The IEEE 802.11n task group this week kicks off a serious effort to define what might be the most significant wireless LAN standard ever. Cynics might suggest it is really the latest real-world laboratory experiment designed to determine whether the IEEE version of the open standards process can operate at speeds exceeding that of the snail. Tomorrow's wireless performance threshold has been pegged at a throughput of 100 Mbps. It can be done, in lots of ways. That's what makes it interesting.
First, remember history. The original 802.11 standard took seven years to define. It was a complex undertaking, both technically and politically, and the end result has proven to be a market success. So give the IEEE some credit. Yes, the wisdom of hindsight reveals that there were design shortcomings, many of them patched up with the bailing wire of subsequent standards. But like Ethernet, it has largely been good enough.
As per 802.11 rules, parties intending to submit standards proposals by the August 13 deadline number 61, with 22 being "complete" and 39 being "partial." No wonder the process takes so long to complete. As is the case with many standards, parallel efforts are already under way: one, to hammer out the technical details of modulation design, channel bandwidth and backward compatibility, and another, where the various participants try to serve the market interests of their employers.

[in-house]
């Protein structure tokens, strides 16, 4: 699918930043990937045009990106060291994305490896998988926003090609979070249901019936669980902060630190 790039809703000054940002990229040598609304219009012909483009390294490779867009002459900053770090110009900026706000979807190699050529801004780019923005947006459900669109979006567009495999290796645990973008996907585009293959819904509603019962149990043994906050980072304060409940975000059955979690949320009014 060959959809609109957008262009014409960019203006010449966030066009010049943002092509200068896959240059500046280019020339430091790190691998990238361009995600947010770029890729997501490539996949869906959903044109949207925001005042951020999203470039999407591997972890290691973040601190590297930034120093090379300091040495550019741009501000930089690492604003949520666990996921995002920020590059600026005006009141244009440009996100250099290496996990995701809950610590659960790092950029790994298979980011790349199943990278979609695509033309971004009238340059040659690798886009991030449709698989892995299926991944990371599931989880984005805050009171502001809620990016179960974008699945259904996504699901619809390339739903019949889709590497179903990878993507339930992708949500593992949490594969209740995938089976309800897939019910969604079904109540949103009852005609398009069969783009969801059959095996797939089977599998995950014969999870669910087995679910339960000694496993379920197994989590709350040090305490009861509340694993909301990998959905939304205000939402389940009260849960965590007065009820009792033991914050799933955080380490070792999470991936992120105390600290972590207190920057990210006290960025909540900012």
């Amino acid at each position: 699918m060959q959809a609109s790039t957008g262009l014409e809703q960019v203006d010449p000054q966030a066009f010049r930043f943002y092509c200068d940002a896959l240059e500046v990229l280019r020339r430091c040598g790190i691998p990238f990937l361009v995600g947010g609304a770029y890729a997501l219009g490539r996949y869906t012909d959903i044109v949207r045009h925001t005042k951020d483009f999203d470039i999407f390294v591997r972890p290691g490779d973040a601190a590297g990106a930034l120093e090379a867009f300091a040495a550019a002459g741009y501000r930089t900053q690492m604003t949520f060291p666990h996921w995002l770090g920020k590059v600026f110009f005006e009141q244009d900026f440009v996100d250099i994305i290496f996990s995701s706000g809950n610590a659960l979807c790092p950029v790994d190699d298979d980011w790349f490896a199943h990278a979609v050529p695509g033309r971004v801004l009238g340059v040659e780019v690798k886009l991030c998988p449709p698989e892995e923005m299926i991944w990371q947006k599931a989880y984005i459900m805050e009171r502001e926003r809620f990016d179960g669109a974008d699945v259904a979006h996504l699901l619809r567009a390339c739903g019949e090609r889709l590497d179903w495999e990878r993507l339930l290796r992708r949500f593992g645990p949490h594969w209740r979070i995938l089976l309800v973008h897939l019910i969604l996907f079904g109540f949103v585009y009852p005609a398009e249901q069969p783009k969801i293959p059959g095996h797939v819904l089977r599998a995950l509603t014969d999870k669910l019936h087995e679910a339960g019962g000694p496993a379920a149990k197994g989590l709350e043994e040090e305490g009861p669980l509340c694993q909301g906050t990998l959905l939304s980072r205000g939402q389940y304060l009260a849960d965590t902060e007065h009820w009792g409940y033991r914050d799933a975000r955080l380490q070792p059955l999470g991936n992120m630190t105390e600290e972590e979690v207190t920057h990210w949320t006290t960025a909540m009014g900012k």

Corporate alliances are key to the process, and they, too, form out of both common technical vision and market position. Rivals take sides. The most heavily publicized alliances so far are TGn Sync, promoted by WLAN chip pioneers Agere, Atheros and others. A competing alliance, known as WWiSE, includes semiconductor heavyweights Broadcom, Conexant (formerly Intersil) and Texas Instruments, along with chip startup Airgo, which is already delivering 802.11-compliant chipsets that incorporate MIMO (multiple-input, multiple-output) technology. Nearly everyone agrees that MIMO will be the foundation upon which 802.11n will be built.
We tested early Airgo prototypes several months ago in our labs. (The company has recently announced the partners that are embedding Airgo chips in their own product offerings.) The prototypes delivered the highest throughput and longest range of any single-channel product we have tested. However, they didn't blow us away on either count, delivering throughput comparable to other proprietary channel-bonding implementations and extended range that fell far short of the company's early marketing promise of an order of magnitude greater coverage. While Airgo deserves credit as a market innovator, it was clear at the time that more work remained to be done before the 100-Mbps-throughput threshold was reached at any reasonable physical distance.